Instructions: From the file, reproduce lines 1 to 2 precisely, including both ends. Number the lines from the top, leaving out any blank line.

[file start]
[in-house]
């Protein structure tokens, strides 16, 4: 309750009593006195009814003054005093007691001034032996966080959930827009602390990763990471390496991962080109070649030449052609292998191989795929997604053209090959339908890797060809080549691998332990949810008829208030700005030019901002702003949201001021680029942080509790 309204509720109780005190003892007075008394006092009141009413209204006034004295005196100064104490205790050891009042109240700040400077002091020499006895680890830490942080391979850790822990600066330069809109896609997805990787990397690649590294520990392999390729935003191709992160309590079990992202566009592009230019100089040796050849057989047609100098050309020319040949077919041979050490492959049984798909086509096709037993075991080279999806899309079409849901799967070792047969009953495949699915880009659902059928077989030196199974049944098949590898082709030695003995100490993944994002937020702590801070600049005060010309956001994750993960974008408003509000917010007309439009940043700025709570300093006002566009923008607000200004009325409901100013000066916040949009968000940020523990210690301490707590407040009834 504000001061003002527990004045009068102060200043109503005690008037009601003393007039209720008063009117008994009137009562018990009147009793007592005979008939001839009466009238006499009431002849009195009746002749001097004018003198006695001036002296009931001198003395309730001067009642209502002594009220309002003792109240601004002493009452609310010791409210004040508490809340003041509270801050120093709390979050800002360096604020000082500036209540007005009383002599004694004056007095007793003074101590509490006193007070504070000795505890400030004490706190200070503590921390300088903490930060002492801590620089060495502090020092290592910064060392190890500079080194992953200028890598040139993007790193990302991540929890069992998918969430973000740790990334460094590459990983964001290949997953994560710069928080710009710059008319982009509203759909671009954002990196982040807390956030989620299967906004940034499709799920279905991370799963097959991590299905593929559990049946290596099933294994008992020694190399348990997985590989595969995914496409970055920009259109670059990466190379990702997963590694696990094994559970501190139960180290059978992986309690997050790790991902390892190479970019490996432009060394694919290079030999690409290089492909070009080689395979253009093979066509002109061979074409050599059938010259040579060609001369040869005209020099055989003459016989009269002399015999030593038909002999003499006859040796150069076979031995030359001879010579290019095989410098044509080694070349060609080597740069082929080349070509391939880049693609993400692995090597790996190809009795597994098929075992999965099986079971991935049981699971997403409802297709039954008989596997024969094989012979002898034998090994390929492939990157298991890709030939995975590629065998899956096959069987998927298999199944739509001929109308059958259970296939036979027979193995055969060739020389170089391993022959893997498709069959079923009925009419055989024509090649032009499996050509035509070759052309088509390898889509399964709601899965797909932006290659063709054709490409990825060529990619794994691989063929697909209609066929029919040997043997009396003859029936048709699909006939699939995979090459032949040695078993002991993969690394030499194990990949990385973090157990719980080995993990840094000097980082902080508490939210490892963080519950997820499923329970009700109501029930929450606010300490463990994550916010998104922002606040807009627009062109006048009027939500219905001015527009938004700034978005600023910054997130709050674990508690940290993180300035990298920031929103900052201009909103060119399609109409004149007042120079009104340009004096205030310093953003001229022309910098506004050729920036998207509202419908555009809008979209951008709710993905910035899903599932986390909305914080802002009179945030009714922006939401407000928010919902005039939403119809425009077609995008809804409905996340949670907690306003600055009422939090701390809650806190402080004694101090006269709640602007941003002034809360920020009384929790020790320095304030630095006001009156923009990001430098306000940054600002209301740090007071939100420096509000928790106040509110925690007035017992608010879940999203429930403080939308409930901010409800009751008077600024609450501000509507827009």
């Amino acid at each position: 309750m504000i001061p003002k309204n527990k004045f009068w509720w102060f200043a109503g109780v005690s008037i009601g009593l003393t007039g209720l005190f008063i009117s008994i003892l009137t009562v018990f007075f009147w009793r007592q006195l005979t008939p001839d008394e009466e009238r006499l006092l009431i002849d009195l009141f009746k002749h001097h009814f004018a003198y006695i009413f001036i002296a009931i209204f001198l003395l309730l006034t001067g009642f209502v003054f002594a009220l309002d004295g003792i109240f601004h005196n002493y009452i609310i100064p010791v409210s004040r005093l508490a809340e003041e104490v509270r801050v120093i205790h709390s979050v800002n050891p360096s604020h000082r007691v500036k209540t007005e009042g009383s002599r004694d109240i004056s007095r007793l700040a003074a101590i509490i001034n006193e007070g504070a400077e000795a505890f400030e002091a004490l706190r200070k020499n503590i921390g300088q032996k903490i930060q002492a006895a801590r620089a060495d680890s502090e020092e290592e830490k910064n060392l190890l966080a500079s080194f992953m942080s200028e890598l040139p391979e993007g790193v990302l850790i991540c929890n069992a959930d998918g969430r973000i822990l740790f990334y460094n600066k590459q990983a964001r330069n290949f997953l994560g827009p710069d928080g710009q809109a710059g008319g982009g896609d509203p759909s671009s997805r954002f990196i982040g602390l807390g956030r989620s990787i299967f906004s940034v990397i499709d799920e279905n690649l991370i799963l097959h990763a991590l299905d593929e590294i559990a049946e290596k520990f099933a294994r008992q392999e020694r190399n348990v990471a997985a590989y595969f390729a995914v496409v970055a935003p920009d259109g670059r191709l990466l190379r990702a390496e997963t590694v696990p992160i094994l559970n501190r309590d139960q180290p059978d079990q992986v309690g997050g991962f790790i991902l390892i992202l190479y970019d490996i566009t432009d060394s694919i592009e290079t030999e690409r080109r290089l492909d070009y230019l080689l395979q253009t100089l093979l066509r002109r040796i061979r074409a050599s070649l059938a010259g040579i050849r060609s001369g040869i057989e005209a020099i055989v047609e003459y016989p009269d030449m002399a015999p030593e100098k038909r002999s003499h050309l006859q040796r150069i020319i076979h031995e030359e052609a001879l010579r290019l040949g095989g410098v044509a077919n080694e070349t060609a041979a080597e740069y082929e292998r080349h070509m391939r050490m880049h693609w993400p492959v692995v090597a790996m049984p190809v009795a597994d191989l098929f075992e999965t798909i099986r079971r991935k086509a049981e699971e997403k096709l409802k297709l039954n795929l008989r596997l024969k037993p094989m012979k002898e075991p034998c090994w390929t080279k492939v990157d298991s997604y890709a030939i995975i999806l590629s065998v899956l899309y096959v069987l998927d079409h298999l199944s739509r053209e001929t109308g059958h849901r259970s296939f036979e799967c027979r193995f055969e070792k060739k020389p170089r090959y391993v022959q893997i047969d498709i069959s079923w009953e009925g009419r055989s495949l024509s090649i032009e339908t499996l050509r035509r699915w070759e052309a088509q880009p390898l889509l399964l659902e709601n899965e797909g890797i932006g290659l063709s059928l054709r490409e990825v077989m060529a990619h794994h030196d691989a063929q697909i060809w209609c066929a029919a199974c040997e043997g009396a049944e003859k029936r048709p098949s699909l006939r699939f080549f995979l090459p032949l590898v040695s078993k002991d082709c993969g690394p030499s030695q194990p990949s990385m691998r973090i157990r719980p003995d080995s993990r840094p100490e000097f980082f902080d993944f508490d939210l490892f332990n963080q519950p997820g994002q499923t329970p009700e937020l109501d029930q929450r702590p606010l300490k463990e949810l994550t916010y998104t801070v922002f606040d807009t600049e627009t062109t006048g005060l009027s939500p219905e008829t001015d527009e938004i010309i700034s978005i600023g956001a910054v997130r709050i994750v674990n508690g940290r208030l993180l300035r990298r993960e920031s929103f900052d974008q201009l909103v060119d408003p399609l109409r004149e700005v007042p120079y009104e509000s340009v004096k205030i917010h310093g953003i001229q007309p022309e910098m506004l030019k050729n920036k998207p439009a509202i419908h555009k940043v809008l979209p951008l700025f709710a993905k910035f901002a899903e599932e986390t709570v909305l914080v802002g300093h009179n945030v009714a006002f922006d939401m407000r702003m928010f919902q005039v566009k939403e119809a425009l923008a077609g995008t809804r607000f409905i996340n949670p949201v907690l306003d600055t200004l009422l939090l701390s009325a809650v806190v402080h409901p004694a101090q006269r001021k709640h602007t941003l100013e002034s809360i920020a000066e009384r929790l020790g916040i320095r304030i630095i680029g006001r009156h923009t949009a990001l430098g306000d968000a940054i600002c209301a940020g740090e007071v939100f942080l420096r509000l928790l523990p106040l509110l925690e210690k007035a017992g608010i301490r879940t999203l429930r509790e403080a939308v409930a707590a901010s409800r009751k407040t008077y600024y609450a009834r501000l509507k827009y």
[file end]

[in-house]
């Protein structure tokens, strides 16, 4: 309750009593006195009814003054005093007691001034032996966080959930827009602390990763990471390496991962080109070649030449052609292998191989795929997604053209090959339908890797060809080549691998332990949810008829208030700005030019901002702003949201001021680029942080509790 309204509720109780005190003892007075008394006092009141009413209204006034004295005196100064104490205790050891009042109240700040400077002091020499006895680890830490942080391979850790822990600066330069809109896609997805990787990397690649590294520990392999390729935003191709992160309590079990992202566009592009230019100089040796050849057989047609100098050309020319040949077919041979050490492959049984798909086509096709037993075991080279999806899309079409849901799967070792047969009953495949699915880009659902059928077989030196199974049944098949590898082709030695003995100490993944994002937020702590801070600049005060010309956001994750993960974008408003509000917010007309439009940043700025709570300093006002566009923008607000200004009325409901100013000066916040949009968000940020523990210690301490707590407040009834 504000001061003002527990004045009068102060200043109503005690008037009601003393007039209720008063009117008994009137009562018990009147009793007592005979008939001839009466009238006499009431002849009195009746002749001097004018003198006695001036002296009931001198003395309730001067009642209502002594009220309002003792109240601004002493009452609310010791409210004040508490809340003041509270801050120093709390979050800002360096604020000082500036209540007005009383002599004694004056007095007793003074101590509490006193007070504070000795505890400030004490706190200070503590921390300088903490930060002492801590620089060495502090020092290592910064060392190890500079080194992953200028890598040139993007790193990302991540929890069992998918969430973000740790990334460094590459990983964001290949997953994560710069928080710009710059008319982009509203759909671009954002990196982040807390956030989620299967906004940034499709799920279905991370799963097959991590299905593929559990049946290596099933294994008992020694190399348990997985590989595969995914496409970055920009259109670059990466190379990702997963590694696990094994559970501190139960180290059978992986309690997050790790991902390892190479970019490996432009060394694919290079030999690409290089492909070009080689395979253009093979066509002109061979074409050599059938010259040579060609001369040869005209020099055989003459016989009269002399015999030593038909002999003499006859040796150069076979031995030359001879010579290019095989410098044509080694070349060609080597740069082929080349070509391939880049693609993400692995090597790996190809009795597994098929075992999965099986079971991935049981699971997403409802297709039954008989596997024969094989012979002898034998090994390929492939990157298991890709030939995975590629065998899956096959069987998927298999199944739509001929109308059958259970296939036979027979193995055969060739020389170089391993022959893997498709069959079923009925009419055989024509090649032009499996050509035509070759052309088509390898889509399964709601899965797909932006290659063709054709490409990825060529990619794994691989063929697909209609066929029919040997043997009396003859029936048709699909006939699939995979090459032949040695078993002991993969690394030499194990990949990385973090157990719980080995993990840094000097980082902080508490939210490892963080519950997820499923329970009700109501029930929450606010300490463990994550916010998104922002606040807009627009062109006048009027939500219905001015527009938004700034978005600023910054997130709050674990508690940290993180300035990298920031929103900052201009909103060119399609109409004149007042120079009104340009004096205030310093953003001229022309910098506004050729920036998207509202419908555009809008979209951008709710993905910035899903599932986390909305914080802002009179945030009714922006939401407000928010919902005039939403119809425009077609995008809804409905996340949670907690306003600055009422939090701390809650806190402080004694101090006269709640602007941003002034809360920020009384929790020790320095304030630095006001009156923009990001430098306000940054600002209301740090007071939100420096509000928790106040509110925690007035017992608010879940999203429930403080939308409930901010409800009751008077600024609450501000509507827009």